The following story is written by IFFS garden and Cooking Matters volunteer Kevin McDonough. Kevin is currently volunteering in a Cooking Matters for Teens class at the Durham Teen Center. Before class, Kevin frequently walks with the teens down to the IFFS West End Neighborhood Community Garden to harvest greens and herbs to use in class.
A Cooking Matters participant at the Durham Teen Center cooks with fresh produce, including greens from the West End Neighborhood Community Garden.
A lot of what the Food Shuttle accomplishes happens in brief moments or almost-unnoticeable exchanges. Something is shared, something is learned or realized, a connection is made. It is these immeasurable events that make our work powerful and meaningful.
One such event happened just before a recent Cooking Matters class at the Durham Teen Center. As the garden contact for the class, I walk with some of the teens to the nearby IFFS community garden to harvest greens. A supervisor at the Teen Center, Mr. Q, joined us on this walk. As we meandered our way through the streets of the West End Neighborhood, Mr. Q spoke to me about the lack of opportunity in the neighborhood and how a lot of kids just grow up in this neighborhood without ever being exposed to anything different. A lot of what he said was not new to me but, in this particular instance, there was a certain depth and reality to it that I had never experienced before. To discuss these issues in a meeting or classroom is one thing, but to walk the streets where this is reality and to be with the youth who are living that reality is totally different. I think the teens (who weren’t paying attention to us), Mr. Q, and myself, were all, to different degrees, unaware of what his message was communicating in that moment. In looking back on it, however, I think that moment gave me a glimpse into the lives of these youth that I had not had before. It was a sort of shift in perspective that is hard to re-create or explain.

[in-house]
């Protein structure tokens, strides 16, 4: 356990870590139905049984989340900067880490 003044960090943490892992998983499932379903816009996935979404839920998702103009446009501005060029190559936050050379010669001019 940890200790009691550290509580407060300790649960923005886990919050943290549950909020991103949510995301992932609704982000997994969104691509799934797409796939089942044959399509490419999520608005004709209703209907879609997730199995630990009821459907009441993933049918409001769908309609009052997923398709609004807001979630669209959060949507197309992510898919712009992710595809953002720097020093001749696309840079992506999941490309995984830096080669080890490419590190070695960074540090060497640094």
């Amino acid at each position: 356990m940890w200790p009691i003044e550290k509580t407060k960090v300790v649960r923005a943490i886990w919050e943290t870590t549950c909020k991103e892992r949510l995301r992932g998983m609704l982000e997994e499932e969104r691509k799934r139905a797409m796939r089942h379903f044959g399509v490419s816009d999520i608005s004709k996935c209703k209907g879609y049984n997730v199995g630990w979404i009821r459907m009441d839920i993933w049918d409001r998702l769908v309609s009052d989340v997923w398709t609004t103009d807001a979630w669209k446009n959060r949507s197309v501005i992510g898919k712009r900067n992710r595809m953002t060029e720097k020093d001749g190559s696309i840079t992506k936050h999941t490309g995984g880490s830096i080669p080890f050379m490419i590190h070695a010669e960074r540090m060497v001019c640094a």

When we reached the garden, it was Mr. Q who would have his own shift in perspective. With a little bit of encouragement from myself and one of the braver teens, the whole group tried tasting mustards greens, broccoli, arugula, and cilantro. Some thought it was disgusting and some liked what they tried. There was a mixture of excitement and nervousness as we walked around the garden beds. For Mr. Q, it seemed to be a sort of revelation. He made such exclamations as: “you can eat that?!” and “this tastes just like mustard!” (referring to mustard greens). His enthusiasm about trying things and excitement about these plants actually being edible seemed to charge the teens and make them more willing to try things themselves. His excitement grew to the point that he felt he had to call his wife and tell her what had happened. In his conversation with her, he told her that they were going to plant their own garden at their house.
As we made our way back to the Teen Center, Mr. Q and I talked about growing food as something that nourishes and empowers people. He was so receptive and enthusiastic about all these ideas and seemed to be making all sorts of connections about the garden and food and the meaning of community gardening.
Later that day, after the cooking class, I was reflecting about what had happened in our visit to the garden. The thought just dawned on me. “This is exactly what community gardening is about!” I laughed a bit and said to myself. “That was it!”